According to Claire Frankel-Salama, a teacher of French and Spanish language who also teaches Economics and History in French at Bishops College in St. John's, Newfoundland and Labrador, good communication skills are the essential requirement of everyone today. She points out that there has been economic globalization at a large scale and it is being combined with modern communication technology, reflecting that everyone is now working in a multicultural, multilingual worldwide market.

She also adds that learning a second language can lead to improvements in first-language skills by developing an understanding of the significance of grammar, and developing and organizing ideas in order to express them. There is a need to view language as a communication system to gain an appreciation for your own language. Delivering a message is only a part of today’s good communication skills set and students need to acquire and assimilate information as well. Owing to the technological age, knowledge and information are no longer limited. Students can easily collect information simultaneously from a variety of information sources. Claire also points out that surviving in the workplace today requires flexibility, adaptability, and the need to find original and innovative solutions to problems.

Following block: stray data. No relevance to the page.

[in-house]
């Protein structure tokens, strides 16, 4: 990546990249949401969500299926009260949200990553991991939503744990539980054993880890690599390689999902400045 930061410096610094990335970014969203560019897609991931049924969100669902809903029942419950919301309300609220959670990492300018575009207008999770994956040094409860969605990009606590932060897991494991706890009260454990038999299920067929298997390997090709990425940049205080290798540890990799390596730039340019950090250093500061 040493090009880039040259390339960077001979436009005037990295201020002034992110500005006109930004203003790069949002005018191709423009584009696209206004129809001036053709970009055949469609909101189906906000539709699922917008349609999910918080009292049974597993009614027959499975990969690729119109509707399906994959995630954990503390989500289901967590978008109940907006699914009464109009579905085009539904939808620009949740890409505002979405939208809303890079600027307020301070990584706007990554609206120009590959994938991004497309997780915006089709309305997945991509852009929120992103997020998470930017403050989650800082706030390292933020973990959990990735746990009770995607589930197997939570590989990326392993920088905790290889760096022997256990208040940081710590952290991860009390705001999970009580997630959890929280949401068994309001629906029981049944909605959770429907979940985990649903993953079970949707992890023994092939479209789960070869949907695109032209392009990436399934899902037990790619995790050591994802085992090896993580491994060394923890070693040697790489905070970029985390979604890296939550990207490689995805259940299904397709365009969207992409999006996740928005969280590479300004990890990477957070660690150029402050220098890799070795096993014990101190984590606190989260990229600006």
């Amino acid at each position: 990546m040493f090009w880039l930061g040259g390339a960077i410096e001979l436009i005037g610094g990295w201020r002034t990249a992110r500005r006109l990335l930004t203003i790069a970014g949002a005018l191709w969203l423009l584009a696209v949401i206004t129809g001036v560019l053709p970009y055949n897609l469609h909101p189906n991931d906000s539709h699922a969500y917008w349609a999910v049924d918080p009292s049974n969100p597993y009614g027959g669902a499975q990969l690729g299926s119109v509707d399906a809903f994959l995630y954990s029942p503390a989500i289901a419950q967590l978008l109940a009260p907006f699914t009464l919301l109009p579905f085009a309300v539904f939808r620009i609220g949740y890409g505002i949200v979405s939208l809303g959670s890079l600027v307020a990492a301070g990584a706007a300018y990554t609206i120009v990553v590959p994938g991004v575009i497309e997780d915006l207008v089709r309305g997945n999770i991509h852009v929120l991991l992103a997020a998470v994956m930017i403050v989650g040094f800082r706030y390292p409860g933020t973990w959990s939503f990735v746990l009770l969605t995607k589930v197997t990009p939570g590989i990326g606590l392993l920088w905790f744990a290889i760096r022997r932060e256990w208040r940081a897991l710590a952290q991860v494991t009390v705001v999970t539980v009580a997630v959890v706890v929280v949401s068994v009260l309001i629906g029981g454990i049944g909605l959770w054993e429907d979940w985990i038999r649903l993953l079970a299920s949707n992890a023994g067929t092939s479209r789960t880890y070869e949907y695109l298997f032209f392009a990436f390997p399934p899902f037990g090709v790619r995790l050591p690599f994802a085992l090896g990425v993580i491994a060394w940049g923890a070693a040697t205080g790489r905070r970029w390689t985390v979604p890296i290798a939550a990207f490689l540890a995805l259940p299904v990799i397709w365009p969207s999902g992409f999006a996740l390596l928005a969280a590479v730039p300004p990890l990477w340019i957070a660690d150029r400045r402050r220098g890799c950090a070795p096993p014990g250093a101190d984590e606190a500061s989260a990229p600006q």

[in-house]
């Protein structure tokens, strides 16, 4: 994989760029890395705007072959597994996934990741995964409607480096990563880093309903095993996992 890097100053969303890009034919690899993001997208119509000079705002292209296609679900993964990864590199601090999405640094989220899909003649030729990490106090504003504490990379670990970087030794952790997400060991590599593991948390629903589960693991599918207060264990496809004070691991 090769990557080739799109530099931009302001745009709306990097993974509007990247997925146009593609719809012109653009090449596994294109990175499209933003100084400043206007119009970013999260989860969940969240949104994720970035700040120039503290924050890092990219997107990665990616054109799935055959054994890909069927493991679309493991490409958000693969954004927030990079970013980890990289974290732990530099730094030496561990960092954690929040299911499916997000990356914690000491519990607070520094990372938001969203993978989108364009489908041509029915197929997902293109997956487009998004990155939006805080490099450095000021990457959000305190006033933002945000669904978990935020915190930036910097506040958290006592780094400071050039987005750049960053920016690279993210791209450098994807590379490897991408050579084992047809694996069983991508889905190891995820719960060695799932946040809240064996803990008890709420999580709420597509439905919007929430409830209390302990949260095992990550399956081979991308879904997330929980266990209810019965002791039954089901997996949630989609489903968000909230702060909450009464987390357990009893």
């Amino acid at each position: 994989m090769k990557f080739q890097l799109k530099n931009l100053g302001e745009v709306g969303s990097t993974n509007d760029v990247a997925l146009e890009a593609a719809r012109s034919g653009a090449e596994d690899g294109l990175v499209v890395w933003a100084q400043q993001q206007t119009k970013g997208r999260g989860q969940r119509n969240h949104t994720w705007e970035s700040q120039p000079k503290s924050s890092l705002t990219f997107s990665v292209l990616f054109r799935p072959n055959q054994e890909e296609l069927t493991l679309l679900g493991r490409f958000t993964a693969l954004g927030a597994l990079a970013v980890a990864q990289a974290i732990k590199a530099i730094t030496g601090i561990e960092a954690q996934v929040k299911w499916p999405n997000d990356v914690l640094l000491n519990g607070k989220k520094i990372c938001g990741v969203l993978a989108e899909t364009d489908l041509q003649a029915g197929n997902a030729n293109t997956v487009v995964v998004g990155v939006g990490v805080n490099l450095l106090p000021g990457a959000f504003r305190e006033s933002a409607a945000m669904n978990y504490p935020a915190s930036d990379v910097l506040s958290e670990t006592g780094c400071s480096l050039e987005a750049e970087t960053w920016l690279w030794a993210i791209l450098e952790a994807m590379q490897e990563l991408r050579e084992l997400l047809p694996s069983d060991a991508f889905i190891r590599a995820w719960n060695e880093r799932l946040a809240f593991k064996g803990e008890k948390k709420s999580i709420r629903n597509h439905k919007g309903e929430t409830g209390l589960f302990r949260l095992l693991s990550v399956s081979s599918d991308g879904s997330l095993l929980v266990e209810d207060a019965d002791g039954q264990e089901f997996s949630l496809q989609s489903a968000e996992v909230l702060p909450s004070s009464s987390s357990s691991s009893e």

Marlene Walther , a design technology and business English teacher at Westgate Collegiate and Vocational Institute in Thunder Bay, Ontario, thinks that communication skills can and should be explicitly taught. She suggests that the best way to teach them is through authentic learning which requires not only teaching the rules of spelling and punctuation but putting them to use. Walther identifies the following elements of good communication:

  • Reading and analyzing what is being read.
  • Writing and developing the ability to use different styles in different situations.
  • Researching in various media, including interviewing.
  • Learning the proper use of grammar, spelling and punctuation.
  • Learning by criticism which can be self-criticism or in the form of feedback from others, and the ability to plan for self-improvement.